$180,000 of Food Wasted at Univ. of Iowa Hospitals

By Erin Jordan, Reporter

IOWA CITY, Iowa -- University of Iowa Hospitals and Clinics threw away 355,000 servings of food worth $181,600 in the year that ended Nov. 30 -- a waste of 12 percent of food prepared for employees and visitors at the state's largest hospital.

Among unsold food tossed in a single November day were 160 servings of meatloaf, 174 servings of ham and au gratin potatoes and 140 sides of mashed potatoes.

On another day, 85 servings of macaroni and cheese went in the trash.

On a third day, staff prepared 77 servings of spicy French fries. None was eaten.

"It made me angry and kind of sick to my stomach," said Dan Lesieur, a former UI student who took photos of wasted food when he worked for two years at the UI Hospitals cafeterias. "There are huge amounts of food that could still be served and that could still be used for a profit or just for people to eat."

Forty percent of food in the United States goes uneaten, according to the National Institutes of Health. More than 34 million tons of food waste was generated in 2010, with most of that going to landfills where it creates methane, a potent greenhouse gas.

UI Hospitals does not regularly donate unsold food, nor does the hospital recycle food waste into compost, which is striking at a campus with a Sustainability Office that promotes the UI goal of 60 percent waste diversion by 2020.

The UI Hospitals Food and Nutrition Services prepared more than 3 million servings of food in seven dining areas from Dec. 1, 2011, through Nov. 30, 2012, according to data obtained by The Gazette through an Open Records request. This does not include food for patients, which is ordered a la carte.

About 2.65 million servings of food were sold, leaving 355,256 for the trash.

The $181,630 in wasted food over the last year is less than 1 percent of the program's $20.7 million fiscal 2012 budget.

"Bottom line, all of that falls into what it costs us to produce and serve a meal," Food and Nutrition Director Joan Dolezal said.

The 6OR Dining Room, which serves doctors and nurses who work in the operating rooms, tossed 32 percent of its food over the last year. The Compass Café, which provides healthy fare, had the second-highest waste rate of 16 percent. The Atrium Dining Room, which has waiters and a to-order menu, only threw away 1 percent of its prepared food.

The average pre-consumer food waste is 4 percent to 10 percent at institutions that work with LeanPath, an Oregon-based company that provides automated food waste tracking for schools, hospitals, restaurants and corporations in more than 30 states.

"They are at the higher end," LeanPath President Andrew Shakman said of UI Hospitals. "I would definitely say there is room for improvement with focused effort."

Dan Nickey, senior program manager with the Iowa Waste Reduction Center at the University of Northern Iowa, was surprised by the UI Hospitals' food waste.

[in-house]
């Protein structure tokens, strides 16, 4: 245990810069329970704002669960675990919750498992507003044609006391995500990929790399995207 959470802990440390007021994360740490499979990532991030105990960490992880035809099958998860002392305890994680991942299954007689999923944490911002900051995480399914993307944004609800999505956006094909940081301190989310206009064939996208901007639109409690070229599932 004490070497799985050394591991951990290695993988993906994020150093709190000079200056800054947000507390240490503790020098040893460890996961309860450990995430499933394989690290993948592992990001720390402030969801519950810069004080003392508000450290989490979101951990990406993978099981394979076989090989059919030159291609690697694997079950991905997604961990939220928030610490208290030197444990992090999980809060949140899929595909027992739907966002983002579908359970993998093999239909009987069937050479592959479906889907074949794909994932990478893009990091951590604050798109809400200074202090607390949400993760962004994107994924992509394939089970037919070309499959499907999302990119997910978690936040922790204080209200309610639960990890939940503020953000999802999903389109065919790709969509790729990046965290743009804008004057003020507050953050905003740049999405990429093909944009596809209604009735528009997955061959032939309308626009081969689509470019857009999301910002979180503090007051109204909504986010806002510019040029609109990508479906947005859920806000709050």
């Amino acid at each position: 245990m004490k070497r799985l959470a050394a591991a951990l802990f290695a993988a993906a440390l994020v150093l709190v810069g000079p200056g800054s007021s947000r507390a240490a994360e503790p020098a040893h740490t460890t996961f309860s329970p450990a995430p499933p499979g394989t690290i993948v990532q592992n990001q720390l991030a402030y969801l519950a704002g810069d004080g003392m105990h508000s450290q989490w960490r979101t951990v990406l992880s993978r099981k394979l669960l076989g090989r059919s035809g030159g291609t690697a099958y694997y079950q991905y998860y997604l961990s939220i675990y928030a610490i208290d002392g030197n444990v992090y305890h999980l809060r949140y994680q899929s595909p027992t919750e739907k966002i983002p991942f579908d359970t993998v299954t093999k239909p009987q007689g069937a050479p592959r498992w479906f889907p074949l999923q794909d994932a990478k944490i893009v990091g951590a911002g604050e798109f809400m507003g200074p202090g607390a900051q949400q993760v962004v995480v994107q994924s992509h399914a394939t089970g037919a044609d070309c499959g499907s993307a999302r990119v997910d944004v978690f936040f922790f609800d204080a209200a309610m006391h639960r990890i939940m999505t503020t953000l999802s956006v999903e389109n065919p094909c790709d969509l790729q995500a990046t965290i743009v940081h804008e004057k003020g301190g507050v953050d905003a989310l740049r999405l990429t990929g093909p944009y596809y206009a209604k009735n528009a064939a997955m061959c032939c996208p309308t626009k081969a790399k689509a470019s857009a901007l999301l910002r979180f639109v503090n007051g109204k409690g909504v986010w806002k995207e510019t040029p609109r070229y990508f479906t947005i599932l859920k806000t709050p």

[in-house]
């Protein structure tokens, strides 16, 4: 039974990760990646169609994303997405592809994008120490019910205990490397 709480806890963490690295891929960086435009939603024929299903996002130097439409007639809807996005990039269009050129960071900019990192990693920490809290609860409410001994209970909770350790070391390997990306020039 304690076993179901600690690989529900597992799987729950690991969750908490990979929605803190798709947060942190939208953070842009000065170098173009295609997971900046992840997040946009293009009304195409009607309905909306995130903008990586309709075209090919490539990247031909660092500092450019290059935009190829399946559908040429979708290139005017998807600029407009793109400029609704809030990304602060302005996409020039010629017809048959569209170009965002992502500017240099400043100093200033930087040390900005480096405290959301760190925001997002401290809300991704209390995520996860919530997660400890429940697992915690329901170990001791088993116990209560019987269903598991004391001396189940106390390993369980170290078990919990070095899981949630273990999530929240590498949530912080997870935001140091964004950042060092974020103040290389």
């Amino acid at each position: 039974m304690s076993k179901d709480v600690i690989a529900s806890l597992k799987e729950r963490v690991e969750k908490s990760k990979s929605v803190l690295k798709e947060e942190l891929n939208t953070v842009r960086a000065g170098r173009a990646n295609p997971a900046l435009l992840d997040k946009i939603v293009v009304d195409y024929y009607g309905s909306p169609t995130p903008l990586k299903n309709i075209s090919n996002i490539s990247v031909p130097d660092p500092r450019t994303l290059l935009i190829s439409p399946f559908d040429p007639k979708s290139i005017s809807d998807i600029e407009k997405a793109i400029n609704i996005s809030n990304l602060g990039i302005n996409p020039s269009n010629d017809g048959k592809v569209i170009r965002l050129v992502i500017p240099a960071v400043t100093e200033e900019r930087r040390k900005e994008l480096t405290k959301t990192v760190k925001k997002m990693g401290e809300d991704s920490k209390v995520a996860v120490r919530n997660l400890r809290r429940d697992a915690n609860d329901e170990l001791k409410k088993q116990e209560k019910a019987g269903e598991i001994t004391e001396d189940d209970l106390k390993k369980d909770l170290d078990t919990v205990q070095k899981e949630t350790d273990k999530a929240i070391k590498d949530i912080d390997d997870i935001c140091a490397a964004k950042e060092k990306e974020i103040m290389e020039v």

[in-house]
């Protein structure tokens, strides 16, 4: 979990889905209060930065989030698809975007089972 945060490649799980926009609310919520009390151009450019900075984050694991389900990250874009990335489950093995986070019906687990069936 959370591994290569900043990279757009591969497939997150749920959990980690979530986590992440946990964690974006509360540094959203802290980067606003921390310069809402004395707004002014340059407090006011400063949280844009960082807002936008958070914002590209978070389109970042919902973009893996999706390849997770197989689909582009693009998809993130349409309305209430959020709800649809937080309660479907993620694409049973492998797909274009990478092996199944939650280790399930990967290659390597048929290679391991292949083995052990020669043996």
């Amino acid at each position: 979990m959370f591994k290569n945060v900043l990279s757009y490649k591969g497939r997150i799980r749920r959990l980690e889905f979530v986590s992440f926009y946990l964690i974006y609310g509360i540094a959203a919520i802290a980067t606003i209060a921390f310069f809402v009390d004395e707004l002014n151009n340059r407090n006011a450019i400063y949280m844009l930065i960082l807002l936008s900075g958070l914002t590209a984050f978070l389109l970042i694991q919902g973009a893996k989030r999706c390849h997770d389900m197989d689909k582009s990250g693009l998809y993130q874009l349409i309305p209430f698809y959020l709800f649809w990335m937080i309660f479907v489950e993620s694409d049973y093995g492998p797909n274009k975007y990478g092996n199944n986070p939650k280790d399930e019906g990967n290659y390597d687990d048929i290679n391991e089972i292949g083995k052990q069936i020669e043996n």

"It's a little disturbing that they accept that as the cost of doing business," he said.

Preventing food waste through better forecasting is the top priority, Shakman said.

Food service managers tend to overproduce because they don't want to run out and want to make sure food looks tasty throughout the service period. But this can go overboard, with staff padding margins by two to three times, he said.

The UI Hospitals track daily sales of each food type and use those numbers to decide how much food to prepare during the next two-week cycle, said Laurie Kroymann, food and nutrition services senior associate director.

The staff does not review monthly or annual numbers to determine larger sales trends.

On some days, the UI Hospitals' forecasting was dead on. Thanksgiving Day, for example, staff sold all 820 servings of sliced turkey, all 580 servings of steamed corn and every one of the 828 pumpkin Bundt cakes baked for the holiday.

But the hospital failed to predict that the next day -- Black Friday -- people wouldn't be in the mood for foods like ham, potatoes and meatloaf. The hospital served less than one-quarter of the 458 "comfort food" entrees prepared in the Fountain Dining Room.

Beyond preventing waste, the next-best option is donating food for human consumption, Shakman said.

The UI Hospitals has a contract with Table to Table, an Iowa City food "rescue" organization, and donated 647 pounds of food in the last year. But the hospital never donates prepared food, which is where most waste occurs.

"Food safety is huge and there are a lot of regulations we need to follow," Dolezal said.

Dolezal and Kroymann think donating prepared food violates state health laws and fear a recipient could get food poisoning if the food isn't handled correctly.

But donating prepared food is legal as long as hot food is kept above 135 degrees and cold food is kept below 41 degrees, said Doug Beardsley, director of the Johnson County Public Health Department.